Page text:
Such are the threads which continue to bind us to our past. You will have seen John in one of the most famous, poignant, compelling images of the entire war — that magnificent shot, routinely captioned as simply: ‘Scramble!’.
Were they not in long trousers, those athletic young men with their neat haircuts could perhaps be running out for a rugby match. Except we know (just as they did) that quite a few would not be coming back.
It is such a famous image that it was chosen for the first-class stamp issued for the 75th anniversary. You can spot John. He is the one with his sleeves rolled up.
‘I preferred to fly in my shirt sleeves,’ he recalls. ‘I preferred the freedom of movement.’
In September 1940, a month before the end of the battle, 85 Squadron had lost so many men that it was withdrawn and its seven surviving pilots were assigned to training duties. John went on to fly night fighters, won the DFC in 1941 and later flew Spitfires over Italy.
History, however, shows us why the late summer of 1940 deserves its pedestal. And it also explains why so many people are dismayed that we could even contemplate disturbing the mortal remains of many who perished in that battle.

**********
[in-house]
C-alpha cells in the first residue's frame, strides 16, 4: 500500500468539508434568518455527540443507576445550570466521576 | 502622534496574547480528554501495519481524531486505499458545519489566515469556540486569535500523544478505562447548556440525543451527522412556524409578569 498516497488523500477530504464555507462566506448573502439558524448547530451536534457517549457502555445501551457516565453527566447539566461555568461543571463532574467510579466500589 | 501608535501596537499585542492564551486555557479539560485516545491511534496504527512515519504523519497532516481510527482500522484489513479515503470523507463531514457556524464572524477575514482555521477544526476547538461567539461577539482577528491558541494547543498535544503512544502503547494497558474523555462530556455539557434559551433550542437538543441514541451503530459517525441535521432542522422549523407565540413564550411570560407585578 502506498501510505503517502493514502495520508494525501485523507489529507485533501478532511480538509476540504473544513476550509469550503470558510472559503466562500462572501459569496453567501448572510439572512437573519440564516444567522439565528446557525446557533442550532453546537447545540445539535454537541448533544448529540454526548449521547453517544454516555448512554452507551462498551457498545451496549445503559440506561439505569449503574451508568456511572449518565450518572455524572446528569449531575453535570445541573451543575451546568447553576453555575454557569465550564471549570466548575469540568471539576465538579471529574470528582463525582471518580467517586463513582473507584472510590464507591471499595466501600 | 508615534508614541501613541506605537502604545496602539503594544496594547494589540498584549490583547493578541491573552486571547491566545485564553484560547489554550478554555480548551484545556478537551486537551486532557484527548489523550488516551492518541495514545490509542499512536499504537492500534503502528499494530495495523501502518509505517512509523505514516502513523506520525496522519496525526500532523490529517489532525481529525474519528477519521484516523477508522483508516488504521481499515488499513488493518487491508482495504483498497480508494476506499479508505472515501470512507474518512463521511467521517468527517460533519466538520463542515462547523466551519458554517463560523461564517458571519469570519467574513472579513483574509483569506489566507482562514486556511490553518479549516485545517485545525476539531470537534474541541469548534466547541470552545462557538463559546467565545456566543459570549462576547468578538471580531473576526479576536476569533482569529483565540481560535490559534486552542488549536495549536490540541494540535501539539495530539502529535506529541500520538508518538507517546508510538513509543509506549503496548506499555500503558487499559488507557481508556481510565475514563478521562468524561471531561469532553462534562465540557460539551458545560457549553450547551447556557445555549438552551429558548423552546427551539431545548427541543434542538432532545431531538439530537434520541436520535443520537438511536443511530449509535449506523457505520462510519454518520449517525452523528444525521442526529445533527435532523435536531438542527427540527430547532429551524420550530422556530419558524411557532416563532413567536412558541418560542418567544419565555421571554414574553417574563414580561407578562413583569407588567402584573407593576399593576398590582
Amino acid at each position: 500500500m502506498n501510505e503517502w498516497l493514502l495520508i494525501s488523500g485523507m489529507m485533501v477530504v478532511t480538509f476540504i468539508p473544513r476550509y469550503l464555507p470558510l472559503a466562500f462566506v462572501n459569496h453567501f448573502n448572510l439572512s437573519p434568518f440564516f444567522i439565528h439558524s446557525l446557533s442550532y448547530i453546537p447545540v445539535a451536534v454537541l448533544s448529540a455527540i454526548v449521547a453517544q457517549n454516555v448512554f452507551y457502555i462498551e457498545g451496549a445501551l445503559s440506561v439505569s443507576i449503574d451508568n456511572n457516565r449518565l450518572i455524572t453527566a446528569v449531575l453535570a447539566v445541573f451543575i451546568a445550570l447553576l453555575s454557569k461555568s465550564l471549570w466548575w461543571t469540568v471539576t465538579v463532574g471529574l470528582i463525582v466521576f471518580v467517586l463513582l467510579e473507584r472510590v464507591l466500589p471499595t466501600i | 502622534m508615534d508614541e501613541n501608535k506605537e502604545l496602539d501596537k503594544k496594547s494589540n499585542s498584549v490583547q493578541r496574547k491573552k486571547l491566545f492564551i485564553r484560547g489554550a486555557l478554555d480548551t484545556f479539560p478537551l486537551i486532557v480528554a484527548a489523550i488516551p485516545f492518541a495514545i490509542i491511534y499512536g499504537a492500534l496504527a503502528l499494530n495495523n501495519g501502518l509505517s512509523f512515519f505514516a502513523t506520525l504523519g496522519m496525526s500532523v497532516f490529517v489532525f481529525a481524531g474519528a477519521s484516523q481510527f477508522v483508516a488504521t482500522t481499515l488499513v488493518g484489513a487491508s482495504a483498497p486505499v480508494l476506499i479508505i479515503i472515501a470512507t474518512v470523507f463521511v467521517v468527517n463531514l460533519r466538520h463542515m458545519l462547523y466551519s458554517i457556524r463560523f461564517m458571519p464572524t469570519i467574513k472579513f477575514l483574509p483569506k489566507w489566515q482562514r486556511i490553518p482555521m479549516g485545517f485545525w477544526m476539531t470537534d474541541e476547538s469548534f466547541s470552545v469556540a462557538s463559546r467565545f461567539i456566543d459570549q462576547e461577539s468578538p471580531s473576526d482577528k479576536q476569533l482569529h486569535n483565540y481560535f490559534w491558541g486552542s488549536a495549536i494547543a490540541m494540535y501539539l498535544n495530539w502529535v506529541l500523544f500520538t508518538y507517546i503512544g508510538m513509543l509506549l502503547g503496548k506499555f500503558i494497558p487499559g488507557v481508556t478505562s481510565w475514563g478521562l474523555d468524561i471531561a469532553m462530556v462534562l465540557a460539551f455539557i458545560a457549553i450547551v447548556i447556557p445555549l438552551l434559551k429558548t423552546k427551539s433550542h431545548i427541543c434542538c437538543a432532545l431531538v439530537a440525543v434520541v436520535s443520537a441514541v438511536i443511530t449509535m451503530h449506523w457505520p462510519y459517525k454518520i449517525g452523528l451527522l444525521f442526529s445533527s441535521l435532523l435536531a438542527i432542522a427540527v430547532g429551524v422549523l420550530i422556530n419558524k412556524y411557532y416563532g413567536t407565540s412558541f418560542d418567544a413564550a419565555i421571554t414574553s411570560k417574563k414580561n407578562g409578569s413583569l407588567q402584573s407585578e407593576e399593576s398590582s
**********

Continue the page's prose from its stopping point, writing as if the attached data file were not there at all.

‘The Goodwin Sands hold the remains of around 100 aircrew who died during the Battle of Britain,’ says Jo Thomson, a leading member of the Goodwin Sands SOS campaign. ‘We commemorate their bravery and yet, with inexplicable hypocrisy, their war graves face potential desecration with the mining of their last resting place for landfill.’
Dave Brocklehurst and his team at the Kent Battle of Britain Museum have drawn up an extensive list of those known to have crashed into the ten-mile sandbank which rises out of the Channel at low tide.
One of them was local lad Keith Gillman, who became a celebrity when he appeared on the cover of Picture Post. He was within sight of his own home town, Dover, when he ploughed into the sands on August 25, 1940.
Now that the Government’s Marine Management Organisation (MMO) has granted Dover Harbour Board a licence to extract three million tonnes of sand from the site, who knows what might be sucked into its machines?
The local MP, Natalie Elphicke, accepts that little can now be done to reverse this round of dredging
It was only seven years ago that an entire Do-17 Dornier bomber, shot down during the battle, was lifted out of the sands and sent to a museum. ‘We understand the strength of feeling surrounding this development,’ says the MMO. ‘As a regulator that has to balance and manage competing uses of the marine environment, we accept that not everyone will be happy with the decisions we make.’
The local MP, Natalie Elphicke, accepts that little can now be done to reverse this round of dredging, but she is determined to create a new level of protection for sites like this in the future.